There are no specific recorded causes or factors of OCD avoidance, but it is believed that OCD avoidance can be a mix of genetics, environmental, and neurological factors. Sometimes, it has nothing to do with any of the above.

Avoidance plays a major role in OCD and its manifestation. It keeps the obsessions and compulsions going. Your mind says to avoid something, say shaking someone’s hands, and you listen and also feel better at the moment, but then another fear pops out of nowhere. Eventually, it becomes a never-ending loop that makes you feel anxious without a break.

Can OCD Avoidance be Treated?

Yes! If OCD Avoidance is something you relate to, then there’s hope for you yet. Treatment options to treat OCD avoidance can include;

1. Cognitive-behavioral therapy (CBT)

CBT is one of the most recommended therapy options for OCD. This therapy helps address and confront your fears and negative thought patterns to gradually help you reduce avoidance behaviors and reframe negative into positive thoughts.

2. Medications

In some cases, an OCD specialist or a psychiatrist may prescribe certain medications to help ease the anxiety that fuels the avoidance behavior in OCD. However, keep in mind to take only prescribed medications and talk to your doctor beforehand to check if the medication is safe for you.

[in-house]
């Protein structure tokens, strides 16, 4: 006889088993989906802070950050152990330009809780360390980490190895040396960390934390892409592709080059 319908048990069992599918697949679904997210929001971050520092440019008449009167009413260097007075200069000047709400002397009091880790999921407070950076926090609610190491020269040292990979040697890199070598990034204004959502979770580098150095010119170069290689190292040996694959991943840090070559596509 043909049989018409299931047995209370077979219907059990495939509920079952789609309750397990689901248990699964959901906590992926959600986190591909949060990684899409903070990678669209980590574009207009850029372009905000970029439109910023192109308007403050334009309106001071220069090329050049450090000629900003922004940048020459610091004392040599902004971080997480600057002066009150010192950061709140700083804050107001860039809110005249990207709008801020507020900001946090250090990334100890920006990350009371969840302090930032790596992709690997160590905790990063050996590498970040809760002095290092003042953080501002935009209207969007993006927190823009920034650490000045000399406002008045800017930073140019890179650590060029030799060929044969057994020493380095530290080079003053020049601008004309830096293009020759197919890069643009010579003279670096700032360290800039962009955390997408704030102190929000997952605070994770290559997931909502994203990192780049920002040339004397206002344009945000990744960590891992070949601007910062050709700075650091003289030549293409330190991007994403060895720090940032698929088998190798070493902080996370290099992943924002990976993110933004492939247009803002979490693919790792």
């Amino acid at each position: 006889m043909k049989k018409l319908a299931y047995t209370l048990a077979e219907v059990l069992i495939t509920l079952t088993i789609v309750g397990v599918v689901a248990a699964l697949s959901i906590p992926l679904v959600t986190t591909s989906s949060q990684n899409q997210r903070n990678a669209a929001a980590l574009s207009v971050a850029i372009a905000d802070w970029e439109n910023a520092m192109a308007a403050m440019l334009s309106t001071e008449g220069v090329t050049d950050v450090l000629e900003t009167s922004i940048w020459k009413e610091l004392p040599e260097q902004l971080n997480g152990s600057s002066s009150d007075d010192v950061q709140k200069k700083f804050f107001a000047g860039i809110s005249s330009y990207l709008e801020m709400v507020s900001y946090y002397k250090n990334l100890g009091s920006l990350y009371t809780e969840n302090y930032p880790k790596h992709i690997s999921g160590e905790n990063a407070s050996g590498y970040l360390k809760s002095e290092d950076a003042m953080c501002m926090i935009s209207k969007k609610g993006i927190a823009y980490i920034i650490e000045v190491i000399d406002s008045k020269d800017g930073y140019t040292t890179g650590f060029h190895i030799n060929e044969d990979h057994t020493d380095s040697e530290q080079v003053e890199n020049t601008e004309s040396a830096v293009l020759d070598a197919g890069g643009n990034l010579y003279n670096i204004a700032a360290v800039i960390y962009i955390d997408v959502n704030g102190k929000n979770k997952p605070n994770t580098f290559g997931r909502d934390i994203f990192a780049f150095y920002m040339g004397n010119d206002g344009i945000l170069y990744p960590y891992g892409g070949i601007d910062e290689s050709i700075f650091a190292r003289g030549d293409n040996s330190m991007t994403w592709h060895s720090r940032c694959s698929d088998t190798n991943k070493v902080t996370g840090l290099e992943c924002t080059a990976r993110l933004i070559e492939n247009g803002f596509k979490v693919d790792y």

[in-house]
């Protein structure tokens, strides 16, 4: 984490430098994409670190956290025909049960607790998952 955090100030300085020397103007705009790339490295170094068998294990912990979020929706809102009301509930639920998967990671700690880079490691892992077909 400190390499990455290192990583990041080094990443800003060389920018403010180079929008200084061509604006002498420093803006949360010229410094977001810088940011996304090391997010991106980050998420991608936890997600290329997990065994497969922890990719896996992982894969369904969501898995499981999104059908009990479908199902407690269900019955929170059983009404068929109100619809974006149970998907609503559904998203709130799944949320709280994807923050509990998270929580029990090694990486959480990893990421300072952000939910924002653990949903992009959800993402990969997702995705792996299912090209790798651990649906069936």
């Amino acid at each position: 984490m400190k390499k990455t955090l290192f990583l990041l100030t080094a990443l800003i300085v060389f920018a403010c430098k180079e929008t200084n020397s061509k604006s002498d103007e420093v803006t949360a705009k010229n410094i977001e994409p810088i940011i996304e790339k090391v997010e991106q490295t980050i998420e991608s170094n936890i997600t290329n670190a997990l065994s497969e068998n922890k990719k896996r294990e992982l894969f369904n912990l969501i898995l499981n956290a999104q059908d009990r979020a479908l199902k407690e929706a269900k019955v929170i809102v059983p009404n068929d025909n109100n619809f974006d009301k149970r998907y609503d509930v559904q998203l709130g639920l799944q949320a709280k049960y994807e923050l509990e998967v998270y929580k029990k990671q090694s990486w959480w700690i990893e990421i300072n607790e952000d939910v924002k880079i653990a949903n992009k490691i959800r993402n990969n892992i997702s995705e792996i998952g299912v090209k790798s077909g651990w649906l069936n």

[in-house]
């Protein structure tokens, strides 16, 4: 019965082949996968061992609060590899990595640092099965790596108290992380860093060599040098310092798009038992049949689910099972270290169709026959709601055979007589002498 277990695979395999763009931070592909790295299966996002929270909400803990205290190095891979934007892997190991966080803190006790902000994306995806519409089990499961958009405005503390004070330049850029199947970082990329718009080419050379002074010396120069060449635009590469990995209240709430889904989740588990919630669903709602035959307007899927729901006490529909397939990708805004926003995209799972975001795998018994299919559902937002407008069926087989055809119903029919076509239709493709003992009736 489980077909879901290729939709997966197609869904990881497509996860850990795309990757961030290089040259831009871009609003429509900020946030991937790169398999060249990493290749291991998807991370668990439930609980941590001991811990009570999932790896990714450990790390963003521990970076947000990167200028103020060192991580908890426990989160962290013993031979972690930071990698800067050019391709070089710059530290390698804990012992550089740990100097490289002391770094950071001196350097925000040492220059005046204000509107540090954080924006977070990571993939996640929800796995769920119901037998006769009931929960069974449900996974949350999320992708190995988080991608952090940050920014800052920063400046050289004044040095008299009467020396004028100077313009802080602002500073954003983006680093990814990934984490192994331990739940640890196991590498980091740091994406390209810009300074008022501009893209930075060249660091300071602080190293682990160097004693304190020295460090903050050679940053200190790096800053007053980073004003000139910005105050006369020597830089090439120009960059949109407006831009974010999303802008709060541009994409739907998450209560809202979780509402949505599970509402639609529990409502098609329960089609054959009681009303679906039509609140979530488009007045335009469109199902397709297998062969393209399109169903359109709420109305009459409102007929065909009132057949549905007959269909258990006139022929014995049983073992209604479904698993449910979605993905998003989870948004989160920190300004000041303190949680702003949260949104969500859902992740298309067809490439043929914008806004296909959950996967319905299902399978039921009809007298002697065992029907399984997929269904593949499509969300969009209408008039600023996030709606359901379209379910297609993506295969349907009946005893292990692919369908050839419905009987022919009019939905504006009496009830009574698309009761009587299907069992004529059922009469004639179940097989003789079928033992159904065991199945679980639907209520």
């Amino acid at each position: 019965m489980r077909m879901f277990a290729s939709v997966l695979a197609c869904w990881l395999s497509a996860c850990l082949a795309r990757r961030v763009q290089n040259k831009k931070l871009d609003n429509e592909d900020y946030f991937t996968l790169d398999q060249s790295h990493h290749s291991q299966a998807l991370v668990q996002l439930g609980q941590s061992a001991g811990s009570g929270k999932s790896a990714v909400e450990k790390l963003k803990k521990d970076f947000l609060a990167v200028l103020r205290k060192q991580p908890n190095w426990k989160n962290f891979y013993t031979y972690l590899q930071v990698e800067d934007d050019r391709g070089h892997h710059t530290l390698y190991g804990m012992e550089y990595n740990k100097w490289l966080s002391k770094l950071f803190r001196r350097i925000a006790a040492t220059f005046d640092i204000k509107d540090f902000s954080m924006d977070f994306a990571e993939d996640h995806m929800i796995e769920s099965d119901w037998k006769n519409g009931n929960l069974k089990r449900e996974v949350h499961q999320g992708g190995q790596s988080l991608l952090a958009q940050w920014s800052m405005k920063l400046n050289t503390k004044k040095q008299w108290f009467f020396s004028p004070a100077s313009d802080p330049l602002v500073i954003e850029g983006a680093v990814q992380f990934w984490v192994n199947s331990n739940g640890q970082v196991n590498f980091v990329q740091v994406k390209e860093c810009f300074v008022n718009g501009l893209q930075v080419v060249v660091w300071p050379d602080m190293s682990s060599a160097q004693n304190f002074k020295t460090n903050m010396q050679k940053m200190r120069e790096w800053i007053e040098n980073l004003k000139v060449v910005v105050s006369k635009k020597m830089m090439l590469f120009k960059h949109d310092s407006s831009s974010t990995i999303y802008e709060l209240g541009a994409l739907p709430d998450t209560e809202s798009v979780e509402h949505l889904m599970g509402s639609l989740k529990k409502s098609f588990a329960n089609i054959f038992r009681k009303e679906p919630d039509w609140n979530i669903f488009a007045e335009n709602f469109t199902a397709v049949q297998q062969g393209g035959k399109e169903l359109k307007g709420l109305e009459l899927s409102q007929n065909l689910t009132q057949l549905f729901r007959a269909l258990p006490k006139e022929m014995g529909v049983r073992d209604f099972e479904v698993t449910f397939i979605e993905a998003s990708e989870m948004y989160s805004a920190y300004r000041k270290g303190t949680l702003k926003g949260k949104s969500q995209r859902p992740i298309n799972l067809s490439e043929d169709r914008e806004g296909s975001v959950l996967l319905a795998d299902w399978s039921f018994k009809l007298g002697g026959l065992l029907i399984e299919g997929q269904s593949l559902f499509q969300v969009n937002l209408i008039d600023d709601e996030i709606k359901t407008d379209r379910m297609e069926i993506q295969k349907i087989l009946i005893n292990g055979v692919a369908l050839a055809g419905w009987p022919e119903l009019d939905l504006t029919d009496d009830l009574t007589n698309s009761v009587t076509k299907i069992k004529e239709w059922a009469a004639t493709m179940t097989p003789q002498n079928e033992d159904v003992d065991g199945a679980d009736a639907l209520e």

3. Exposure And Response Prevention (ERP)

Another common and most recommended therapy for OCD is exposure and response prevention therapy. This therapy involves facing your fears in a controlled environment, under a professional’s guidance. This exposure is done gradually while helping you resist the urge to avoid.

How to Cope With OCD Avoidance?

Managing OCD isn’t easy, but you can always seek a professional’s help or employ these coping tips in your routine to cope with OCD avoidance;

  • Take small steps and gradually confront your fears instead of rushing in. Try to keep a snail’s pace when trying to resist the urge to avoid. It might take some time for your therapy and techniques to fully work, so be patient and take it slow.
  • Seek support when you can and try to share your feelings with your loved one. You can also consider joining OCD support groups to seek others going through similar experiences. You can learn from their experiences too. Know that you’re not alone in your struggles.